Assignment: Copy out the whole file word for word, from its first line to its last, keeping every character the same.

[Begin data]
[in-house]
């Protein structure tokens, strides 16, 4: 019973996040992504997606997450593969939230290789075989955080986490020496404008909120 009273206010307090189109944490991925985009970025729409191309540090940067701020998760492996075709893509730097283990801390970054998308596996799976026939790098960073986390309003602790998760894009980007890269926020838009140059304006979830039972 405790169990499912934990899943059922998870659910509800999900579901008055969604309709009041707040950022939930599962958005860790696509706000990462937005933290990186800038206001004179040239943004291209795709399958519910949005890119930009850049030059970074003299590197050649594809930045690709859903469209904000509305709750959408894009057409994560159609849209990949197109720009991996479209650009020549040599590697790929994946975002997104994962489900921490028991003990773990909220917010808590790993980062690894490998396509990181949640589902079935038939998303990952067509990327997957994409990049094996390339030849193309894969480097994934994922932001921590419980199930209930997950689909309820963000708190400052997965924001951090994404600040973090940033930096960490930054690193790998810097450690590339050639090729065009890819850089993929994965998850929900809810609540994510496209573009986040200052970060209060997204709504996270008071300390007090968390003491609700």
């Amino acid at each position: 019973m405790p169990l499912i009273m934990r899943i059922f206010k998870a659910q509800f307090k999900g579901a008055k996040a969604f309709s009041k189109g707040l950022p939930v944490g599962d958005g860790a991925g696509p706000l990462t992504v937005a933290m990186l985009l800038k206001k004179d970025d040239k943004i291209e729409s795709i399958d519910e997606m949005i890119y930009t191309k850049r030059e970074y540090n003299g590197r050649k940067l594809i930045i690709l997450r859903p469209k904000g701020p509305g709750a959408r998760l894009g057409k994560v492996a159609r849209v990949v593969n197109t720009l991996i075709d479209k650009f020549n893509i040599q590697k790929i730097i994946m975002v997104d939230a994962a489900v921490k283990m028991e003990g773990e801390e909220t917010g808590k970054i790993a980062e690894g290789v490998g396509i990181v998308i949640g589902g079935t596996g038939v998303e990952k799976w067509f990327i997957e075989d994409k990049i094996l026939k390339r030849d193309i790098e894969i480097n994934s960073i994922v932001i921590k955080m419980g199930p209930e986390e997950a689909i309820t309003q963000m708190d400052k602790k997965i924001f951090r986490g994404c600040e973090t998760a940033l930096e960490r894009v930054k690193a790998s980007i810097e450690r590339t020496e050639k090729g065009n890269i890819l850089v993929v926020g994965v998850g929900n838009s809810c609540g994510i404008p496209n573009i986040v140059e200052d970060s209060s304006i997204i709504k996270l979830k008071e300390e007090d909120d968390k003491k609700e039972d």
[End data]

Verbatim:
[in-house]
């Protein structure tokens, strides 16, 4: 019973996040992504997606997450593969939230290789075989955080986490020496404008909120 009273206010307090189109944490991925985009970025729409191309540090940067701020998760492996075709893509730097283990801390970054998308596996799976026939790098960073986390309003602790998760894009980007890269926020838009140059304006979830039972 405790169990499912934990899943059922998870659910509800999900579901008055969604309709009041707040950022939930599962958005860790696509706000990462937005933290990186800038206001004179040239943004291209795709399958519910949005890119930009850049030059970074003299590197050649594809930045690709859903469209904000509305709750959408894009057409994560159609849209990949197109720009991996479209650009020549040599590697790929994946975002997104994962489900921490028991003990773990909220917010808590790993980062690894490998396509990181949640589902079935038939998303990952067509990327997957994409990049094996390339030849193309894969480097994934994922932001921590419980199930209930997950689909309820963000708190400052997965924001951090994404600040973090940033930096960490930054690193790998810097450690590339050639090729065009890819850089993929994965998850929900809810609540994510496209573009986040200052970060209060997204709504996270008071300390007090968390003491609700």
């Amino acid at each position: 019973m405790p169990l499912i009273m934990r899943i059922f206010k998870a659910q509800f307090k999900g579901a008055k996040a969604f309709s009041k189109g707040l950022p939930v944490g599962d958005g860790a991925g696509p706000l990462t992504v937005a933290m990186l985009l800038k206001k004179d970025d040239k943004i291209e729409s795709i399958d519910e997606m949005i890119y930009t191309k850049r030059e970074y540090n003299g590197r050649k940067l594809i930045i690709l997450r859903p469209k904000g701020p509305g709750a959408r998760l894009g057409k994560v492996a159609r849209v990949v593969n197109t720009l991996i075709d479209k650009f020549n893509i040599q590697k790929i730097i994946m975002v997104d939230a994962a489900v921490k283990m028991e003990g773990e801390e909220t917010g808590k970054i790993a980062e690894g290789v490998g396509i990181v998308i949640g589902g079935t596996g038939v998303e990952k799976w067509f990327i997957e075989d994409k990049i094996l026939k390339r030849d193309i790098e894969i480097n994934s960073i994922v932001i921590k955080m419980g199930p209930e986390e997950a689909i309820t309003q963000m708190d400052k602790k997965i924001f951090r986490g994404c600040e973090t998760a940033l930096e960490r894009v930054k690193a790998s980007i810097e450690r590339t020496e050639k090729g065009n890269i890819l850089v993929v926020g994965v998850g929900n838009s809810c609540g994510i404008p496209n573009i986040v140059e200052d970060s209060s304006i997204i709504k996270l979830k008071e300390e007090d909120d968390k003491k609700e039972d």